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Estimation of the mechanical properties of concrete at early age using embedded ultrasonic piezoelectric transducers
   
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Arnaud DeraemaekerCédric Dumoulin, Grigorios Karaiskos

   
Keywords Piezoelectric transducer, ultrasonics, embedded in concrete, early-age, setting, hardening
   
Motivation In most concrete applications, setting and hardening of concrete are important parameters in assessing the period during which concrete is still workable and the time when the framework can be removed. Additionally, such information is also useful for a better understanding of the development of the microstructure and the effect of admixtures and mineral additions on the hydration of the cement. Conventional methods for measuring these parameters (i.e. Vicat needle test (EN 196-3) for cement paste and penetration resistance test (ASTM C403)) do not allow one to perform the test twice at the same location due to their destructive nature and the fact that they are not applicable to concrete due to the presence of aggregates.

An alternative consists in using ultrasonic testing of concrete to determine the P-wave (compressive wave) velocity of the propagating waves. This is done by computing the time of travel of a short pulse sent from the emitter to the receiver and dividing by the distance separating them.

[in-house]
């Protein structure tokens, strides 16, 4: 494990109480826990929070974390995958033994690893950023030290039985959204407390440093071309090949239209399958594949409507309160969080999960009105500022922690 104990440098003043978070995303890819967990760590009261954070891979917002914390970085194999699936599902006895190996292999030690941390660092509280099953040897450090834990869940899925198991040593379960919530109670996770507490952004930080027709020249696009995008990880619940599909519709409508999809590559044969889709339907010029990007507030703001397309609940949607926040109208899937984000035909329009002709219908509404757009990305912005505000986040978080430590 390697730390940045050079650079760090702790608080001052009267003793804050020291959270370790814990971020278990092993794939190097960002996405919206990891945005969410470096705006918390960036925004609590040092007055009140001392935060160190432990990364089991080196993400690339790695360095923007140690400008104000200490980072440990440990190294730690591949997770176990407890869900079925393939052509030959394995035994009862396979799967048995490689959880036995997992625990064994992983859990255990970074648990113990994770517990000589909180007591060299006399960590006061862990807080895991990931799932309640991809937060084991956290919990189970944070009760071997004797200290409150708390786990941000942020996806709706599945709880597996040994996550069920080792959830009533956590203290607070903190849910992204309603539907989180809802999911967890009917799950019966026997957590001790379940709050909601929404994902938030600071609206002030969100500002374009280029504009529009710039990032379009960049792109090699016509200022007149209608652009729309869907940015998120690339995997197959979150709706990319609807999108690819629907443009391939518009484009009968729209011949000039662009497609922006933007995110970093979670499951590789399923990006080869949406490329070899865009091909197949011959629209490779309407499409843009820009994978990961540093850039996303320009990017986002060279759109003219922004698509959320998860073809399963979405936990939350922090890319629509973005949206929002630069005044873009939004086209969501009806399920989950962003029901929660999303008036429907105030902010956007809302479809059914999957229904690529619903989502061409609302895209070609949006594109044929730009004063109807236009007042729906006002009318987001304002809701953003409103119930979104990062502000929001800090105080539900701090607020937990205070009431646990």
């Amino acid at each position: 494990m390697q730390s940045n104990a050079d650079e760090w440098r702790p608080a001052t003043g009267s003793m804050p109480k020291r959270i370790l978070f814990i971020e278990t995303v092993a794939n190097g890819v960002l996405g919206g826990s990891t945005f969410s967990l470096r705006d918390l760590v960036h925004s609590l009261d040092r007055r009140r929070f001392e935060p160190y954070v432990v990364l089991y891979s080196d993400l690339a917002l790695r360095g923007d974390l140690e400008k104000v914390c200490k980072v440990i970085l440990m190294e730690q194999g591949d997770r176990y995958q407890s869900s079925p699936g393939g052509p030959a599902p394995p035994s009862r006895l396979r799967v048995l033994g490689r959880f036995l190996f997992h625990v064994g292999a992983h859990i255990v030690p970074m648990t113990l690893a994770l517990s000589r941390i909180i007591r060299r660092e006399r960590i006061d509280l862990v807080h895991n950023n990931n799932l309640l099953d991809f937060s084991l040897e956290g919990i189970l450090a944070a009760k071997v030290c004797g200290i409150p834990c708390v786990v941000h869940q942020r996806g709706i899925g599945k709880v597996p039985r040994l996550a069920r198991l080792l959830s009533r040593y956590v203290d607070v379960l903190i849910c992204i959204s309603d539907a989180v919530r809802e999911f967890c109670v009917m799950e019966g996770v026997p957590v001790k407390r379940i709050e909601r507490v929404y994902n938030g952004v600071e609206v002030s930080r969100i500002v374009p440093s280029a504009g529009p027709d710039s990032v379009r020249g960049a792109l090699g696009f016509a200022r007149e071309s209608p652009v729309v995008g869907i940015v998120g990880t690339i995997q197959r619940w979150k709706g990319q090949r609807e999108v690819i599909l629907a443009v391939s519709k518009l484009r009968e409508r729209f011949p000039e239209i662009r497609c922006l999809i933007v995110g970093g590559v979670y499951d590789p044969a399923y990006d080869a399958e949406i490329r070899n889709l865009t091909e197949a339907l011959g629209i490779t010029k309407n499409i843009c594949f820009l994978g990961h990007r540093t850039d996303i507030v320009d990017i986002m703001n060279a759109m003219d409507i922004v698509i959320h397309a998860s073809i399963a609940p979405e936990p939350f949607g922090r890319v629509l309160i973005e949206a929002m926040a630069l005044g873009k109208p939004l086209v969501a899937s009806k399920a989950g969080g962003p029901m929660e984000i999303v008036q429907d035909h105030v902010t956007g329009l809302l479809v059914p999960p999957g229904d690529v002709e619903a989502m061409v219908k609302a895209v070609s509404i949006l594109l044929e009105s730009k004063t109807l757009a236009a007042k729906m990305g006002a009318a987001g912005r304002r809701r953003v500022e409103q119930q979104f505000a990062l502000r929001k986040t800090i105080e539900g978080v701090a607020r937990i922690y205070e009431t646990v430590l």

The P-wave velocity can be used to determine the initial and final setting time of concrete, estimate its mechanical properties and can be related to parameters such as the percolation of solid particles and the degree of hydration. The interest of embedding the transducers is to offer the possibility to combine ultrasonic tests with mechanical and/or thermal tests
   
 P-wave velocity in early-age concrete

In order to demonstrate the possibility to estimate the P-wave velocity in concrete at very early age, we have embedded a pair of emitter-receiver in two short concrete beams (Figure 1). The pairs are interrogated alternatively thanks to the switching card programmed in the interrogation unit.

 

Fig 3

Figure 1: Prismatic molds with SMAGs before pouring the concrete

 

Concrete was then cast and monitoring of the P-wave velocity was performed during three days. Figure 2 shows the evolution of the P-Wave velocity as a function of the time. This evolution follows an S-curve from which the setting time can be deterimed as the inflection point of this curve. The Young's modulus can also be estimated from the velocity values knowing the density of the concrete.

 

Fig 4

Figure 2: Evolution of the P-wave velocity as a function of time

We have also demonstrated the possibility to monitor the P-wave velocity in a larger scale concrete element (Figure 3)

Figure 3: Evolution of the P-wave velocity after casting of a concrete slab

 

   
Support

2011-2013: FNRS-MIS: Automated damage localization systems for civil engineering structures : application to cracking in prestressed concrete

2012-2016 : FNRS-GRANT : C. Dumoulin : In situ monitoring of concrete behaviour based on embedded piezoelectric transducers

   

Selected publications

[1] Dumoulin C., Karaiskos G., Carette J., Staquet S. and Deraemaeker A.. Monitoring of the ultrasonic P-wave velocity in early-age concrete with embedded piezoelectric transducers. Smart Materials and Structures, 21(4), (2012).